Reading is a brave thing to do. We must sally forth into the unknown imaginative world. We must suspend our disbelief. We must agree to follow the rules of the text. We often end up living in a space of almost understanding.
I want to take a moment to honor the almost. We tend to race past this; it’s not always comfortable to entertain uncertainty. But before the analysis phase is the inarticulated-response phase, where we’ve had an experience but haven’t tried to put language to it yet. (A good comparison might be the point when you walk out of a movie and someone asks, “What did you think?” Maybe you hesitate to reply because you are still sorting through the aftereffects of image and sound, the meanderings of plot, the power of elicited emotions, etc.) There’s something lovely about being immersed in the ambiguities of the artistic experience, about not having to categorize everything. Yet the opportunity to remain there, pondering, is often elusive. We humans tend to reach for order and closure.
Sometimes the piece of art itself encourages this sense of in-between-ness. Take, for example, “This is a Photograph of Me” by the amazing Margaret Atwood. At first, it simply seems to describe a blurry photograph of a lake scene. But then we are informed that the picture “was taken / the day after I drowned,” and we are invited to look more closely for the speaker beneath the surface of the lake. Suddenly what seems to be a flat photograph takes on complex depth and raises multiple questions. It’s a fascinating and haunting poem: we are never given all the answers, but we do know the voice has something to tell us about seeing differently. It makes us actively engage.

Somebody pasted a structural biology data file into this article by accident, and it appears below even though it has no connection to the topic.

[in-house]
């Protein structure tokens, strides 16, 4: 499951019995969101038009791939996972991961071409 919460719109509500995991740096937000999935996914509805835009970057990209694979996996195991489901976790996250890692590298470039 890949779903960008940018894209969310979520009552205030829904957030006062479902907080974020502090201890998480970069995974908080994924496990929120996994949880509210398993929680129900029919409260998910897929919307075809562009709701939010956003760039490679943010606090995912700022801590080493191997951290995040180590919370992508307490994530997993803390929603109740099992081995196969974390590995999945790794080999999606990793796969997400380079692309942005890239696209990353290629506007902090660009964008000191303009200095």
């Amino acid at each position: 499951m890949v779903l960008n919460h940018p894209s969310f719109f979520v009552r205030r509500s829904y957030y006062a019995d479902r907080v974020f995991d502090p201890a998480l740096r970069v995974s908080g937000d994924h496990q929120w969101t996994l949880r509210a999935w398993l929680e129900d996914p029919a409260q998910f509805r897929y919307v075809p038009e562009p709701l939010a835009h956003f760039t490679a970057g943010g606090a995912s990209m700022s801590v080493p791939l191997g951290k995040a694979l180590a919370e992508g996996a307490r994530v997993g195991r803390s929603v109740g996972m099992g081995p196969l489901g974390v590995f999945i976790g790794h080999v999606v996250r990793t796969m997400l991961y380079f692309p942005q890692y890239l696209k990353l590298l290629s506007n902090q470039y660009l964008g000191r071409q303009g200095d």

And now for the connection to our topic of choice around here: that same sense of almost understanding is the desired mode when we read mysteries. We want to sustain that place of suspension. Yes, we expect a solution to be offered eventually, of course, but upfront? No thanks. We want to know something has been done, but not why or by whom. Throughout the rest of the text, we want the chance to piece things together, entertain various scenarios, puzzle things out…almost seeing the solution (but not quite, or our fun is over). We choose to “dwell in possibility.”*
*Hat tip to Emily Dickinson for writing that perfect phrase, even though you definitely were not talking about mysteries.